Researchers at Shiv Nadar University in partnership with the Indian Institute of Technology-Bombay have developed a lithium-sulfur (Li-S) battery technology.
“The research will aid the production of cost-effective, compact, energy-efficient, safe and environment-friendly Li-S batteries, offering a viable alternative to lithium-ion batteries commonly used at present,” Shiv Nadar University said in an official release.
Bimlesh Lochab, Associate Professor in the university’s Department of Chemistry, in partnership with Sagar Mitra, Professor in the Department of Energy Science and Engineering, IIT-B, have used this research for the development of a Li-S battery prototype.
The batteries incorporate petroleum industry by-products such as sulfur and have the potential to power tech gadgets, drones, electric vehicles, etc, as per the release. It also uses agro-waste elements and copolymers such as cardanol (a by-product of cashew nut processing) and eugenol (clove oil) as cathodic materials.
The production technology can help produce Li-S batteries in a more sustainable and much cheaper way offering up to three times higher energy density with intrinsic flame-retardant properties, the research claims.
“The research focusses on the principles of green chemistry to find a solution that addresses the requirements of industries and the environment, simultaneously. The capability of 3x energy density, coupled with being a significantly safer technology, holds the promise of accelerating the adoption of clean, battery-led energy across multiple domains,” explained Lochab.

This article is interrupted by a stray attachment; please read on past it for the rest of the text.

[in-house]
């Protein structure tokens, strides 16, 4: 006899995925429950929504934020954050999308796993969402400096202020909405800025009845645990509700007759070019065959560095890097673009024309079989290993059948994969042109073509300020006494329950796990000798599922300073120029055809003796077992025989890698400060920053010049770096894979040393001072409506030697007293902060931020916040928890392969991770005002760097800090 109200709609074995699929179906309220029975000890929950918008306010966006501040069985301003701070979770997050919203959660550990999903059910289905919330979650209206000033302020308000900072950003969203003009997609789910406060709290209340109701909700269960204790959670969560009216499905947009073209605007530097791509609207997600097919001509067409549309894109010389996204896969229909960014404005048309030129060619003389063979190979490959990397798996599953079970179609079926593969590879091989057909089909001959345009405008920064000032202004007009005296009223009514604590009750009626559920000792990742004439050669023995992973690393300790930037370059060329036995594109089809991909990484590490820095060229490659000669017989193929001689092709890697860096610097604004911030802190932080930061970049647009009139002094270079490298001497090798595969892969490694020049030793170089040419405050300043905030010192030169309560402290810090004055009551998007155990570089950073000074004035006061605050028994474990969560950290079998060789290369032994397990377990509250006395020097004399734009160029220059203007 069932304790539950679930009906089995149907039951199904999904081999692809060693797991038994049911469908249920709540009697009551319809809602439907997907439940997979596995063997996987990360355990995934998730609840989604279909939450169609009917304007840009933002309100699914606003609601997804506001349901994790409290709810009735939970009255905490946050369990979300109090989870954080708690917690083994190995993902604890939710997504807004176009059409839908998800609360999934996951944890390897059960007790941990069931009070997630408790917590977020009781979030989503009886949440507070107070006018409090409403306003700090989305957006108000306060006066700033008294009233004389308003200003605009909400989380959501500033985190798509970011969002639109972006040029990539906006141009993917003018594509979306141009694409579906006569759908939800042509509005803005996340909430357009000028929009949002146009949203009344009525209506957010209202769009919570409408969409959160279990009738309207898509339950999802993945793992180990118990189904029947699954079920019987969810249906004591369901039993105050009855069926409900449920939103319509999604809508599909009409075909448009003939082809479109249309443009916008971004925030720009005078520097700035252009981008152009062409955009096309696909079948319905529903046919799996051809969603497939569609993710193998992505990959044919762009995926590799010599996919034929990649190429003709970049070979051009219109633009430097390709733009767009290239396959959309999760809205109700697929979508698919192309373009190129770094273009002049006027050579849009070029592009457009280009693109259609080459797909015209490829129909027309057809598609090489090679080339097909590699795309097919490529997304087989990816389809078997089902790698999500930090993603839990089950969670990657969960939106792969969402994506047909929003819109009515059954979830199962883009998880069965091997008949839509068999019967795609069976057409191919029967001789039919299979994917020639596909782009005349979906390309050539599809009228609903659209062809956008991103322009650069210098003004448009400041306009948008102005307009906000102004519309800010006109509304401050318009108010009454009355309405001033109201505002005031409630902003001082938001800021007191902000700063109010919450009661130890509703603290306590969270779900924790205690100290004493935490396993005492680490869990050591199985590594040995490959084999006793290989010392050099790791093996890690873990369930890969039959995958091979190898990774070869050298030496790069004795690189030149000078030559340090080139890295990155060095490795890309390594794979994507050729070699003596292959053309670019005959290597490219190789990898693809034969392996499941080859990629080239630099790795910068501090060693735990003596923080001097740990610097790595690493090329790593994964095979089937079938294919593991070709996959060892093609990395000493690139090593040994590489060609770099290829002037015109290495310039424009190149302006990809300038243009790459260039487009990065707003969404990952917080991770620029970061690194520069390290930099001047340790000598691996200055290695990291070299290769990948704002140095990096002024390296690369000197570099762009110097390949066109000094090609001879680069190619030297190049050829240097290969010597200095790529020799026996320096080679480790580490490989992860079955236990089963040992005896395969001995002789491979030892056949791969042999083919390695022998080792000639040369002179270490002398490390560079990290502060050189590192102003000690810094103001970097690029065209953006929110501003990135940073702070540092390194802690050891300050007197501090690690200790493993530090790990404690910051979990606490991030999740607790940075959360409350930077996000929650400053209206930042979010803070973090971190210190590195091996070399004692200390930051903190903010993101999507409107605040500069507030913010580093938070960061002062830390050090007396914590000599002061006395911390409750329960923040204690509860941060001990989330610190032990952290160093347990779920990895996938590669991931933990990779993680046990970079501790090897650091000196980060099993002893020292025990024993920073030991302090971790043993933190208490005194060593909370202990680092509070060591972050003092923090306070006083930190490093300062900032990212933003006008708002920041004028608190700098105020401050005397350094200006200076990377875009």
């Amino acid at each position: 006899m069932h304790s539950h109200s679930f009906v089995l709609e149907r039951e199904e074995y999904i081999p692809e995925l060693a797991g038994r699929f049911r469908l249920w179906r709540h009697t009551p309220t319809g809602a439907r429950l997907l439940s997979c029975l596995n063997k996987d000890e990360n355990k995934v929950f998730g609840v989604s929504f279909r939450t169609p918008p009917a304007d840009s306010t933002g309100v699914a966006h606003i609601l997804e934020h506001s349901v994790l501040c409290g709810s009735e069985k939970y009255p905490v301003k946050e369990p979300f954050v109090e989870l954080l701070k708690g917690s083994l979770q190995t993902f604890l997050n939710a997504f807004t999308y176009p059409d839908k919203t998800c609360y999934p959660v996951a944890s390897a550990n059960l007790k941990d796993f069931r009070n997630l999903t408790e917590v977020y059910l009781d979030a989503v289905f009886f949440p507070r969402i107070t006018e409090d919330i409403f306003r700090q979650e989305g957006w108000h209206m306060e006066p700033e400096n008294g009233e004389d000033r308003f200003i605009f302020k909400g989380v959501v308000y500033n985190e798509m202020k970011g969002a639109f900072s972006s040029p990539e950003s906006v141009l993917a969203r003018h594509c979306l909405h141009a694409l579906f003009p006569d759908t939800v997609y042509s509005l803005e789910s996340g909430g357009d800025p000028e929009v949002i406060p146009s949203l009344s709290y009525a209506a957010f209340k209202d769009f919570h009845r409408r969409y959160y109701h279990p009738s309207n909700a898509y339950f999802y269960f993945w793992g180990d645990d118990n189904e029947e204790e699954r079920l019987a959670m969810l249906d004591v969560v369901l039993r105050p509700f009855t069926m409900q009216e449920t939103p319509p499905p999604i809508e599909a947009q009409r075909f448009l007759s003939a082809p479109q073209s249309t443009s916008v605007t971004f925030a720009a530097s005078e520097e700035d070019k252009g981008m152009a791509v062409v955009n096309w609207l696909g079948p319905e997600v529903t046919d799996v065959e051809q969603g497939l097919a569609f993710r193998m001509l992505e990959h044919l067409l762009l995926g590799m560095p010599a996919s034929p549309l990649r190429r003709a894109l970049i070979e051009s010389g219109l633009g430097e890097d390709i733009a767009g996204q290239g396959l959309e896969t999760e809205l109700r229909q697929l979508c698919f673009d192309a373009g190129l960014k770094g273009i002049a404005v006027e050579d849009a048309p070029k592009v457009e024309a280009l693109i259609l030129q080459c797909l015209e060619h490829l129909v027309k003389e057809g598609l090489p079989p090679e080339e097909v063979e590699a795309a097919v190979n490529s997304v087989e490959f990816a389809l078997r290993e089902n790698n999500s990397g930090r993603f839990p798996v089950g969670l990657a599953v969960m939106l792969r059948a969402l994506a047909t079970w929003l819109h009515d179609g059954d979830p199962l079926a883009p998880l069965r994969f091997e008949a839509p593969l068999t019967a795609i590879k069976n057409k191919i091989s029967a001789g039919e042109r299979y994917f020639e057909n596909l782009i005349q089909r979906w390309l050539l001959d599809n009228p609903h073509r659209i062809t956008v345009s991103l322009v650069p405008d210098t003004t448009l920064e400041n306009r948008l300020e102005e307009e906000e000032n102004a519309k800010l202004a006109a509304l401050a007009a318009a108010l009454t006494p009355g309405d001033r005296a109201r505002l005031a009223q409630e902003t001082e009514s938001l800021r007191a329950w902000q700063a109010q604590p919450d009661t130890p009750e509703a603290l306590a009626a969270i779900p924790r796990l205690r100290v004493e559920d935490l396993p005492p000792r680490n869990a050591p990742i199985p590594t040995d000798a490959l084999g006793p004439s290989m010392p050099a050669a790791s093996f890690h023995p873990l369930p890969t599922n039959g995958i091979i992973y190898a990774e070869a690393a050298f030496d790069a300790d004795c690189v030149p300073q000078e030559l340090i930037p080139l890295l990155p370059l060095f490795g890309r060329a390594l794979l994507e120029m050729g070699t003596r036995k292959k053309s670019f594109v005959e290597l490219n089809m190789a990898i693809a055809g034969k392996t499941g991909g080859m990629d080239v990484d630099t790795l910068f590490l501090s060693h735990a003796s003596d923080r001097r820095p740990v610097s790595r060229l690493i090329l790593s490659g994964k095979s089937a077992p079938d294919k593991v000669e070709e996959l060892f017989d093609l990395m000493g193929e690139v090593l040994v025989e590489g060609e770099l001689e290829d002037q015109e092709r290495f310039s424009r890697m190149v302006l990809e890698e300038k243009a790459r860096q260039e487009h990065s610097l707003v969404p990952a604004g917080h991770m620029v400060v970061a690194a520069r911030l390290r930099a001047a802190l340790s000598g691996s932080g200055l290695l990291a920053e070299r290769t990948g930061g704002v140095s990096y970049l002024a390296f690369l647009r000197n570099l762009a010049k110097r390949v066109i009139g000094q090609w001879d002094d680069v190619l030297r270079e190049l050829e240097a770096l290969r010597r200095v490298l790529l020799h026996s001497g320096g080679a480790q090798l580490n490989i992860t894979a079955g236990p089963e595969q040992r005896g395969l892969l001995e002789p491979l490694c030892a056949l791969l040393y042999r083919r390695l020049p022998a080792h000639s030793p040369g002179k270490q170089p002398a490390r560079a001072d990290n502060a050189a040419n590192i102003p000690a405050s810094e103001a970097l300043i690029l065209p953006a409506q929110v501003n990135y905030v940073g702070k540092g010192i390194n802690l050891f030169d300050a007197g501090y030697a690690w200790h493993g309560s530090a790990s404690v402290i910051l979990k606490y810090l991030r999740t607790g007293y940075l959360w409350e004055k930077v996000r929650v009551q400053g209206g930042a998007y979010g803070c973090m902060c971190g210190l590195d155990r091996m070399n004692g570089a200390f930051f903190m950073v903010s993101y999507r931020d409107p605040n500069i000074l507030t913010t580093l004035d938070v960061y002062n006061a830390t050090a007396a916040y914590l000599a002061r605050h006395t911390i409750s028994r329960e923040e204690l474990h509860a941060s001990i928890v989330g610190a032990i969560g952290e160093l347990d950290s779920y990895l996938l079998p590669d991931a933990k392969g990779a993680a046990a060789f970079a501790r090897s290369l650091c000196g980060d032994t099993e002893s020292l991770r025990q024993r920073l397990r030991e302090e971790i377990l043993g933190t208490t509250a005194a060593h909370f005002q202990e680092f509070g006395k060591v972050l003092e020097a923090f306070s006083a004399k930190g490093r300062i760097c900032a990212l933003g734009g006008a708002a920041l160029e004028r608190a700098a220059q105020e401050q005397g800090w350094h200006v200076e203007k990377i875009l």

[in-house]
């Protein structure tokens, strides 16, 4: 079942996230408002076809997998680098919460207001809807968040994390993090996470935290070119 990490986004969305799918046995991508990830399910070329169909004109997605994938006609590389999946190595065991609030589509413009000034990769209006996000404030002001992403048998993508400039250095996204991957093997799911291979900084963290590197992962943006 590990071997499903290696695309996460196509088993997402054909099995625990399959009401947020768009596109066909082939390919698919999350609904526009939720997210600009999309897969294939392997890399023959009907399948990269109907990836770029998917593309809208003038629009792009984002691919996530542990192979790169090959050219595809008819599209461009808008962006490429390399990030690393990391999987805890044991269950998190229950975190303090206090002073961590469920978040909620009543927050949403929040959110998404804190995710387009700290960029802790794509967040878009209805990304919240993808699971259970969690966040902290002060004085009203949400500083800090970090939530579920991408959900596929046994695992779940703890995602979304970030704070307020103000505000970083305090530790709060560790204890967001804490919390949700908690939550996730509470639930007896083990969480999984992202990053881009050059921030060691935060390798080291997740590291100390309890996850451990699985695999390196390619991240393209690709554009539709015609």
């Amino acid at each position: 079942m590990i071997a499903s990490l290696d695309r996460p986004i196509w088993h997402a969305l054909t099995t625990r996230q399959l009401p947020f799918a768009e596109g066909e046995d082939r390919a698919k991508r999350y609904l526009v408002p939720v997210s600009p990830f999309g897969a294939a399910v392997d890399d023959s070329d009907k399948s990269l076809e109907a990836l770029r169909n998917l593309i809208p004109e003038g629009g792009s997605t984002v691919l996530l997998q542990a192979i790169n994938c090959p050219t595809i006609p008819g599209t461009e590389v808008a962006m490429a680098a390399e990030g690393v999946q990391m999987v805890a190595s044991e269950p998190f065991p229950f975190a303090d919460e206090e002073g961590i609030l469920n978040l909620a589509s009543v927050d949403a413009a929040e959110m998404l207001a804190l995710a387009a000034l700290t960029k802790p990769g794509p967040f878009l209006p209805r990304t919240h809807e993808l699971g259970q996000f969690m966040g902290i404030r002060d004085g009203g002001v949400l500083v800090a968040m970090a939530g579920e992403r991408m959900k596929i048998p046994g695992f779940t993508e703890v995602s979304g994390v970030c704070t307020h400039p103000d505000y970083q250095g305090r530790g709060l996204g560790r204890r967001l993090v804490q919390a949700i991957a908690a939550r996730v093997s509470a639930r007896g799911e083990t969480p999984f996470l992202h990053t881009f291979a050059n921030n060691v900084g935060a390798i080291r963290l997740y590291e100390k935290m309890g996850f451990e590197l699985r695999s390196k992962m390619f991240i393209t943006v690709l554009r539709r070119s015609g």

“For example, an electric car with a 400-km range using conventional lithium-ion batteries can now quadruple its range to 1,600 km on a single charge with this technology, while being compact in size and much safer to use than traditional lithium-ion batteries. To put this in perspective, it could mean driving from Delhi to Mumbai on a single charge and still being left with power,” he further said.
Rupamanjari Ghosh, Vice-Chancellor, Shiv Nadar University, said: “This breakthrough research by Lochab underlines the need for clean energy solutions at a time when our dependence on battery-operated devices has increased manifold.”